Multiple flat screen televisions in diners, magazines at the supermarket checkout line, billboards on highways & buses. How can any of us escape being bombarded by images of and information about celebrities? And what message is internalized when we can easily know more about their lives than we sometimes know about the lives of the people with whom we regularly interact?
I don't consider myself much of a celebrity watcher but I can't deny I know more about some of them than I even care to own up to. Here's a recent example: Although I've never watched the TV show "Two and a Half Men" (honest!), I know who is going to replace Charlie Sheen. How do I know? Better yet, how do I know Charlie Sheen was the star of a show I've never watched? Answer: This appeared as a "news" story on my Internet Explorer (yesterday, I think) when I booted up my laptop.
In my March 19 posting ("Being Tested"), I suggested the people our media foists upon us as heroes often leave me cold. It is possible even the word hero has been cheapened partly because it's so difficult anymore to escape celebrities, some of whom have never done much that is remotely heroic. What is your view? More importantly, what strategies can you offer me to help escape these people?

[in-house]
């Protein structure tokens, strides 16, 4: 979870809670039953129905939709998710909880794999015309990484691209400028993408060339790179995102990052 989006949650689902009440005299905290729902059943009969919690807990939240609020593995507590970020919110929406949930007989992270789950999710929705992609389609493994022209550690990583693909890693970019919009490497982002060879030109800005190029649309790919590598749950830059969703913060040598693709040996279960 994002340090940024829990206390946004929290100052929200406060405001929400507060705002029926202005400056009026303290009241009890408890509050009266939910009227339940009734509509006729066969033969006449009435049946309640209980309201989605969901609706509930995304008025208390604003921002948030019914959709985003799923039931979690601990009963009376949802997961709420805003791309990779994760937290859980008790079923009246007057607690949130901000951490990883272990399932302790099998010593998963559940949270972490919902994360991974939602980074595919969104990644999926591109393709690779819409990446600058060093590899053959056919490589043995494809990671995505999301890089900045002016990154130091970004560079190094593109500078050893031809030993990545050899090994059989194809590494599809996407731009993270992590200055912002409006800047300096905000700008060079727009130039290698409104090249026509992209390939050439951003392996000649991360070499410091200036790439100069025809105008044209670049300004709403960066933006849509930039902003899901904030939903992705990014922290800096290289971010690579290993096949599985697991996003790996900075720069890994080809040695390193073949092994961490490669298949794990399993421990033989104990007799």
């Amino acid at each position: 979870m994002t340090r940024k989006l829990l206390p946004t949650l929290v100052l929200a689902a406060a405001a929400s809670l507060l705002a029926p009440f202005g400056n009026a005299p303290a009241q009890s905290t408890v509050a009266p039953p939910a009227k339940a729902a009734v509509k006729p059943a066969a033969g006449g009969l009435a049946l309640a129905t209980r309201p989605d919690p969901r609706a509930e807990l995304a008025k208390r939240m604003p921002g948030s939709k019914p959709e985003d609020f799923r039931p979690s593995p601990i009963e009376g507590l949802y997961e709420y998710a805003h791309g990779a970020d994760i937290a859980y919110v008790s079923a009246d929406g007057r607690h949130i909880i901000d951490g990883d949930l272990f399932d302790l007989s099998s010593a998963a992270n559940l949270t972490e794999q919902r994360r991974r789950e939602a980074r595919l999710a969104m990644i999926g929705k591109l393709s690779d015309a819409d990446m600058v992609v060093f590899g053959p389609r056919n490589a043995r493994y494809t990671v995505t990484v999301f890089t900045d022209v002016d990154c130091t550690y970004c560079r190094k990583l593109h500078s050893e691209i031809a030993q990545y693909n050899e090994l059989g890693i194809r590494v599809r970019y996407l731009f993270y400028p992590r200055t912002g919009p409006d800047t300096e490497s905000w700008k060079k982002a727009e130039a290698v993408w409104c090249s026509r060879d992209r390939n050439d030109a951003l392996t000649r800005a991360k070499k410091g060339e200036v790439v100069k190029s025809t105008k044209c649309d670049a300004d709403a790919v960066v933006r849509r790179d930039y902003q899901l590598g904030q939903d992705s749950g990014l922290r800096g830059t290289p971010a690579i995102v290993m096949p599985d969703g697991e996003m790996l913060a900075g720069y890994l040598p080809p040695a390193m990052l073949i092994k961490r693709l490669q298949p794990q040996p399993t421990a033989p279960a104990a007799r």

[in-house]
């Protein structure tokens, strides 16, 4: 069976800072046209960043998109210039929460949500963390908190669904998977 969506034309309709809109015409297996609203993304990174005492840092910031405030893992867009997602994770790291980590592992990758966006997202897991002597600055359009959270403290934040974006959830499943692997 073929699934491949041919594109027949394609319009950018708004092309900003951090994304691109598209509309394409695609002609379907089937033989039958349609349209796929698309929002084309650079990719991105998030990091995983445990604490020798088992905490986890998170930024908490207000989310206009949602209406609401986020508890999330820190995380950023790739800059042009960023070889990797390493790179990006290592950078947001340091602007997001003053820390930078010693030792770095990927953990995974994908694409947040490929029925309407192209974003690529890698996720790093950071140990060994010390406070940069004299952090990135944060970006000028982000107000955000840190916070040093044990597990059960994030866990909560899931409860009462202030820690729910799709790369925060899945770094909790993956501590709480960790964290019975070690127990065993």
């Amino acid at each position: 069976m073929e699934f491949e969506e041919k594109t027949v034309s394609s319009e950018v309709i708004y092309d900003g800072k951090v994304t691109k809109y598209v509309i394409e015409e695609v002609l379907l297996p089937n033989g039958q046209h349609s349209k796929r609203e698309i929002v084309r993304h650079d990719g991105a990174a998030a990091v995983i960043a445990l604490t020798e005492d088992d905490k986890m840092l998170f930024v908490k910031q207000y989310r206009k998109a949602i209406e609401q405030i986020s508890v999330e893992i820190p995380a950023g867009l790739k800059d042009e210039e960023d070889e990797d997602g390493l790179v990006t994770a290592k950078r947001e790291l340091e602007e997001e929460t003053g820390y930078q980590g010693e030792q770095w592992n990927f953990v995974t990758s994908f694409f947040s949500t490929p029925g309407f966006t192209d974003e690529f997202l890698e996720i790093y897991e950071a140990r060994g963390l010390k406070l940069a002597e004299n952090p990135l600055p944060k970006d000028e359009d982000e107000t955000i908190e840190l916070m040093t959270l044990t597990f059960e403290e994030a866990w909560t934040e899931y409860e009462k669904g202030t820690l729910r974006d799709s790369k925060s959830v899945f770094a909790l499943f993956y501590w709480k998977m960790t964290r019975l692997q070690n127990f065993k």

it's futile to try and escape-I don't let myself get absorbed into the lives of celebrities but they are a huge part of our culture and whether we accept it or not; they shape our attitudes,(subconsciously) especially young adults.ReplyDelete
Unfortunately, Gen Yers don't yet have the wisdom to see where celebrities fit within the bigger scheme of life.
I thank Oprah and Barbara Walters (celebrities) for being candid in that they host celebrities and get them to talk about their behind-the- camera lives. In this way we can see them as human and not much different from us.
So, all lives tell a story we can learn from. The world is a truly facinating and interesting ride..and celebrities give us another glimpse; sometimes into the dark side.
I don't feel that Charlie Sheen should warrant as much attention as a policy maker and intellectual like Obama, but we have to accept that at least 1/3 of the population in this country wants entertainment and are voyeurs.
I say, it's all good! Celebrities (and the attention they get) are a gauge of societal values and mores.